Edgar Allen Poe is a true American horror writer, with his short stories and poems relying more upon the reader’s imagination to conjure the vivid imagery he used. The Pit and the Pendulum is nothing more than a primitive Saw movie in written form, while his infamous Raven-themed poem speaking of Lenore is so awe-inspiring that even the Simpsons cartoon made an episode where they parodied it. Poe’s early life is a textbook case for a garden variety Manic-Depressive, who medicated himself with Absinthe and other liquors to keep him half-sane enough to write up new, dark literature. So infamous is his work, so renowned, that public schools across America have his works read in English classrooms, while college courses are dedicated to his maudlin masterpieces. America’s answer to Shakespeare, Poe was a genius that paved the way for others to follow, creating writing about dark, twisted things that would have normally been best left unsaid. His writings stirred something in the masses, something primal; this was the first time they had experienced fear through their own imaginations (not counting the monsters they conjured in their own heads to fill the darkness). Churches denounced his work as sinful while critics raved over each new piece of work; when he died at a relatively early age of unknown causes, his work was turned over to a rival, Rufus Griswold, who began a smear campaign to try and ruin the late poet’s semi-good name. It’s thanks to him that many believe that Poe was a drug-addict, though it is also Griswold’s rather dubious assistance that Poe’s written word spread even further after his demise. Griswold put together the only biography on Poe, which included a large body of his work and personal letters, and sold it as the life a depraved lunatic. The American masses were intrigued, of course, which made Poe’s work spread like wildfire.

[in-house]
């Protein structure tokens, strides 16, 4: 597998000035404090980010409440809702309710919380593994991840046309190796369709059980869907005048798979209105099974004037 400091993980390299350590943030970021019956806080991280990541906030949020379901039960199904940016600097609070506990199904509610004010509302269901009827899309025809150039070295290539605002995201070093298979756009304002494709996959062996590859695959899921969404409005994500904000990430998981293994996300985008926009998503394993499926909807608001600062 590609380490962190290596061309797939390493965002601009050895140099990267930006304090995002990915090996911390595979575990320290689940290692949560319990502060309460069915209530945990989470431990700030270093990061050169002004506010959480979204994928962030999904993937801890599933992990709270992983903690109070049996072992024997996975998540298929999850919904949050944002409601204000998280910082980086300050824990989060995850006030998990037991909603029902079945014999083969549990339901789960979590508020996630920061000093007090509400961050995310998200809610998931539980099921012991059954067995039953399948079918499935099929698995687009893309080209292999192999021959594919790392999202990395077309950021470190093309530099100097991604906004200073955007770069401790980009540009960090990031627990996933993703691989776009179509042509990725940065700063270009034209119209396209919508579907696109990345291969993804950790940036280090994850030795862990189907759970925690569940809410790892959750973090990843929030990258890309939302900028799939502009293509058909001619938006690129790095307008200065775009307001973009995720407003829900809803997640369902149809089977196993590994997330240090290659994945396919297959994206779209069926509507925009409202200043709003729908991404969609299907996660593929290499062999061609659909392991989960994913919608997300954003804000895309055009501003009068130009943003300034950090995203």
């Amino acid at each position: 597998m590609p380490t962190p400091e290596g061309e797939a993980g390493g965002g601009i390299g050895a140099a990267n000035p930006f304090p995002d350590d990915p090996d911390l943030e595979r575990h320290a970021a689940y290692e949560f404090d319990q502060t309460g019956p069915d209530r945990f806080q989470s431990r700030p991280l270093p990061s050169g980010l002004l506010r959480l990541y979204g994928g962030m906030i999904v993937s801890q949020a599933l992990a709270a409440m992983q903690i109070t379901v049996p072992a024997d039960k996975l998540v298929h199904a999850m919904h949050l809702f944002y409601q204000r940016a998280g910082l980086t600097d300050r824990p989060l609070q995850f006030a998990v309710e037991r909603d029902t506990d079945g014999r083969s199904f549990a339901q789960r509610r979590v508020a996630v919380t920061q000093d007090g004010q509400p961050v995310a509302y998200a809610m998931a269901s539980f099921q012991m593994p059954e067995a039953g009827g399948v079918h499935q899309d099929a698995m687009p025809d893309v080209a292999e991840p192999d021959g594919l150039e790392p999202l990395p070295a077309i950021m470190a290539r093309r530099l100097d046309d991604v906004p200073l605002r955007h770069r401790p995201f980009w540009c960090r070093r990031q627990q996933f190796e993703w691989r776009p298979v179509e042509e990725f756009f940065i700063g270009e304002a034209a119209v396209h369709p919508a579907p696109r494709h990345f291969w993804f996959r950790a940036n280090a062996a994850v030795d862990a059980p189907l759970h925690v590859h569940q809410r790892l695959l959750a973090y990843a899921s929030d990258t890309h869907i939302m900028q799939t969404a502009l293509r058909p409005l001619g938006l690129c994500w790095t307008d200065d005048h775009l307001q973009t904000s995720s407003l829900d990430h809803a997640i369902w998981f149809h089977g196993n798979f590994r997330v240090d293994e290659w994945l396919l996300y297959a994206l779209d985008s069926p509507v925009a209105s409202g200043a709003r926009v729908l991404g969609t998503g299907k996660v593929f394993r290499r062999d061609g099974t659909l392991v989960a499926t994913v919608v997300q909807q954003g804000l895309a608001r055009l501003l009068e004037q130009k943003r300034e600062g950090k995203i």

The entirety of horror and a great deal of science fiction sprang to life thanks to these two writers from the early 19th and 20th centuries, and if left alone the genre would most likely be quite different than it is today. But, in my eyes thankfully, this is not the case. When video games became a new phenomenon, through arcades and computers, the birth of a new platform from which to expose horrible thoughts and ideas was born. The best known horror series would most likely be the Japanese Biohazard series, which to the American audience it was marketed as Resident Evil. The story behind this series spawned numerous games, more than nine movies and seven novels, all revolving around the tale of an evil corporation and its twisted designs for world conquest through either economic, terrorist or militaristic means. This is one of the first modern horror stories that spanned over so many different platforms and touched so many different media, that the market became overindulged in their need for zombies, which of course led to a craze that has consumed much of the nation; zombie games and novels, movies and television shows… we can’t seem to get enough of them. Whether they are child friendly like Plants vs. Zombies, in computer games as actual playable characters like World of Warcraft, or merely in adult shows such as The Walking Dead, we just can’t seem to get enough of zombies.